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62 yr old Albatross has a chick in the wild

by James Denison / February 25, 2013 1:51 PM PST
This is a great story! This bird was at Midway Atoll about a decade after the atomic bomb test.

"Wisdom, the oldest known wild bird, has yet another feather in her cap—a new chick.
The Laysan albatross (Phoebastria immutabilis)—62 years old at least—recently hatched a healthy baby in the U.S. Midway Atoll National Wildlife Refuge, her sixth in a row and possibly the 35th of her lifetime, according to the U.S. Geological Survey's (USGS) North American Bird Banding Program. (Related: "51-Year-Old Albatross Breaks N. American Age Record [2003].")
But Wisdom's longevity would be unknown if it weren't for a longtime
bird-banding project founded by USGS research wildlife biologist Chandler Robbins.
Now 94, Robbins was the first scientist to band Wisdom in 1956, who
at the time was "just another nesting bird," he said. Over the next ten
years,"
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Could be a sign, James.
by Steven Haninger / February 25, 2013 9:56 PM PST

Something ala John the Baptist? Devil

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(NT) the dove?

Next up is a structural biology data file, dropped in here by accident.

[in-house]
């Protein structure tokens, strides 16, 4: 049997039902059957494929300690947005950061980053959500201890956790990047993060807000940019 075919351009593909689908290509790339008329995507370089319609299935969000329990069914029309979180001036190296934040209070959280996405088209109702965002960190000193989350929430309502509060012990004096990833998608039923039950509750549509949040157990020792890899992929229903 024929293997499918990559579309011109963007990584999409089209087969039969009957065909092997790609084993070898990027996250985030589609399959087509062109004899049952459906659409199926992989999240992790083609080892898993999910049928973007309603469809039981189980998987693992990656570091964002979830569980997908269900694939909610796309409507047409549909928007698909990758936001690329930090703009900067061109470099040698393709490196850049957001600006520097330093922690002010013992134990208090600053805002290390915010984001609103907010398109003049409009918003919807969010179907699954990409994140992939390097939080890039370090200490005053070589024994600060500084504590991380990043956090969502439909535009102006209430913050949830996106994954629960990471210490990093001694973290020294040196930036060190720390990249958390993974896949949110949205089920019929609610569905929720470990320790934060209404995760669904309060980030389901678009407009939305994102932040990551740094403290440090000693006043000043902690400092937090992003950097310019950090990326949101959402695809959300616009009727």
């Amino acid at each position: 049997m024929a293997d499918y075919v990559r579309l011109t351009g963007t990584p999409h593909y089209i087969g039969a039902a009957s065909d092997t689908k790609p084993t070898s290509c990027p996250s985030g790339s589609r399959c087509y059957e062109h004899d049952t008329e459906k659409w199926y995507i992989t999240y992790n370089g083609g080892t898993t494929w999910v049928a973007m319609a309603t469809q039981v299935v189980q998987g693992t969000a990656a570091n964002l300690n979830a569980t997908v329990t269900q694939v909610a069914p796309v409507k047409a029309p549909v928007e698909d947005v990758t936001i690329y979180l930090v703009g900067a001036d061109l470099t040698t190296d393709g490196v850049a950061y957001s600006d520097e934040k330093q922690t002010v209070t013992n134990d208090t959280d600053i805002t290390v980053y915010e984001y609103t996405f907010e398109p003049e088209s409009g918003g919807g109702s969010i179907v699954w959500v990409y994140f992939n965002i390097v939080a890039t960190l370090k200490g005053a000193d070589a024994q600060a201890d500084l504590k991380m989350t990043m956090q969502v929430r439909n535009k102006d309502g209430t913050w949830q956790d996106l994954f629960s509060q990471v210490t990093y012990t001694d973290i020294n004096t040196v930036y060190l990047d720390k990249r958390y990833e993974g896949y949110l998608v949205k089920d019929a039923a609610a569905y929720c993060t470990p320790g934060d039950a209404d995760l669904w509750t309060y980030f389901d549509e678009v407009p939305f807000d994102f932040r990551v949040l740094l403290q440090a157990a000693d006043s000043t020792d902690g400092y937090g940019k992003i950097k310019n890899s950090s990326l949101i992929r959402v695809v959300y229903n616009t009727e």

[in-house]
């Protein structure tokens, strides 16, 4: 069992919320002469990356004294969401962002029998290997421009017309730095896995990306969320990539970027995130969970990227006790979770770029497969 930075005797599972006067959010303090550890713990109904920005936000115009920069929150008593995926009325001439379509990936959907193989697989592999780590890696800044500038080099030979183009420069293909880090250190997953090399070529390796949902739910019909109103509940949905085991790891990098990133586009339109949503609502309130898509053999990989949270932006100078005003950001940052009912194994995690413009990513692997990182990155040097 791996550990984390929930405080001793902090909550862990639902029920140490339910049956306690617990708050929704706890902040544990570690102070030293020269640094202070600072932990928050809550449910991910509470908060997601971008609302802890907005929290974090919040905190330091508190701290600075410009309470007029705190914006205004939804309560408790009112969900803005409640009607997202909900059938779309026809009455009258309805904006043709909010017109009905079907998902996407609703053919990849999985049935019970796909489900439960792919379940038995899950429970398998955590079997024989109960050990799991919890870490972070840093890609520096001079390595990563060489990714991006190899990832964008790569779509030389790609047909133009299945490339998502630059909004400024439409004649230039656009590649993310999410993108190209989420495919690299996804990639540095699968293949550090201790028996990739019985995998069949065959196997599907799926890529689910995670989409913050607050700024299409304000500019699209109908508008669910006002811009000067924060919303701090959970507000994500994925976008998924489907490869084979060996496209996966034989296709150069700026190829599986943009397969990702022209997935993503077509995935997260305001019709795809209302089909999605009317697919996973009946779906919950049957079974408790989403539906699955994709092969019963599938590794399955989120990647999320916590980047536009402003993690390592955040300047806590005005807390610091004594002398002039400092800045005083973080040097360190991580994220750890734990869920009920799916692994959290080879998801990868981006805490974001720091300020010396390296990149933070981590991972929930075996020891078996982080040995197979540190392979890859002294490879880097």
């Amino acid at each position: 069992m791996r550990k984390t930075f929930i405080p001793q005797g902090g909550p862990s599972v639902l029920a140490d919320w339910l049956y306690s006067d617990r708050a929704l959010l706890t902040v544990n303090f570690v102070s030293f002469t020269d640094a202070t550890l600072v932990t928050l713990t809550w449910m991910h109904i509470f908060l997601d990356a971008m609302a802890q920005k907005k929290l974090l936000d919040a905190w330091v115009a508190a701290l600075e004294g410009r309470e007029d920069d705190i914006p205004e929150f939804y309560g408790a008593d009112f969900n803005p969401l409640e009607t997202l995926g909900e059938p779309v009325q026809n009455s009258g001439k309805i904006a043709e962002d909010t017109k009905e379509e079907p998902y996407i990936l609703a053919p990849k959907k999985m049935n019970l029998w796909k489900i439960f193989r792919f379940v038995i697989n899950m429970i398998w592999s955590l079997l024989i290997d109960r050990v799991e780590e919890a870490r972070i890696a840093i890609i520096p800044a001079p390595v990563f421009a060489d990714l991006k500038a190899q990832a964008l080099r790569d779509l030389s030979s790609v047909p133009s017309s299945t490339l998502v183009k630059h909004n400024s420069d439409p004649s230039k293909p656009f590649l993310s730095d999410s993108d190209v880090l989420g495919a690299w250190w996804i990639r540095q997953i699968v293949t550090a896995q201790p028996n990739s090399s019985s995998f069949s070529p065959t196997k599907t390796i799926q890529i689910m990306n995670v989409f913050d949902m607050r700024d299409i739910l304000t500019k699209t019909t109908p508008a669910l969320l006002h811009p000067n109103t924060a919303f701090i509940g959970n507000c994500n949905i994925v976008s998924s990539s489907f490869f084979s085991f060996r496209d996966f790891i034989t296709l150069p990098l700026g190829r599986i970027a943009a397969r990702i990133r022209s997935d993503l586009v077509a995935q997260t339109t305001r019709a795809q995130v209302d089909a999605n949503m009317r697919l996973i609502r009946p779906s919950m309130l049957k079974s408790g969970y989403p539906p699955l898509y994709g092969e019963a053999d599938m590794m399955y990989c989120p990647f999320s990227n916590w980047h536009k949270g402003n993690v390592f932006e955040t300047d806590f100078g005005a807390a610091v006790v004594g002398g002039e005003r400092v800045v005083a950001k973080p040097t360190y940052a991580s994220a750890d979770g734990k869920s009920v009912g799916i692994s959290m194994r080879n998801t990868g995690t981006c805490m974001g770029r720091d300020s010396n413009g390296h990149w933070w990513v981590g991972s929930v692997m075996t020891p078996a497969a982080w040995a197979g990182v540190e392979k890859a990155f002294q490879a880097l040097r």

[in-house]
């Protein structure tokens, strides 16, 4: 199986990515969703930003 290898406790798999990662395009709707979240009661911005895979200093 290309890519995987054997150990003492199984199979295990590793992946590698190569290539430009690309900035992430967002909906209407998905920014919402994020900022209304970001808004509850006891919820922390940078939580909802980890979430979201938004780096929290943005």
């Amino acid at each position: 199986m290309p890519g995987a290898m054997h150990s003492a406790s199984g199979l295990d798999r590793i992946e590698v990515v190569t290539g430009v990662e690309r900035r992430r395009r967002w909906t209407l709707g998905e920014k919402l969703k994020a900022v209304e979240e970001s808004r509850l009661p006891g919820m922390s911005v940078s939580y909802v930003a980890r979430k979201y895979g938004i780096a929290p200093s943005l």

by James Denison / February 25, 2013 10:28 PM PST
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(NT) I meant past normal child bearing age.
by Steven Haninger / February 25, 2013 10:47 PM PST
In reply to: the dove?
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BTW...not serious, of course
by Steven Haninger / February 25, 2013 10:50 PM PST

With some religions people understand and you can get away with that.

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Thanks, James, just my kind of news story.
by Ziks511 / February 27, 2013 12:05 AM PST

62 and not one gray hair. In fact I doubt if her age could be distinguished from much younger birds. The whole thing is quite amazing, particularly when you consider that she was born with all the cells which would become her eggs during her lifetime, so they're at least 62 years old as well.

I do hope someone can get a tiny radio transmitter on an albatross and figure out just how far they do fly in a life-time. 3 million miles is astounding.

Rob

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some interesting links to midway atoll
by James Denison / February 27, 2013 1:20 AM PST
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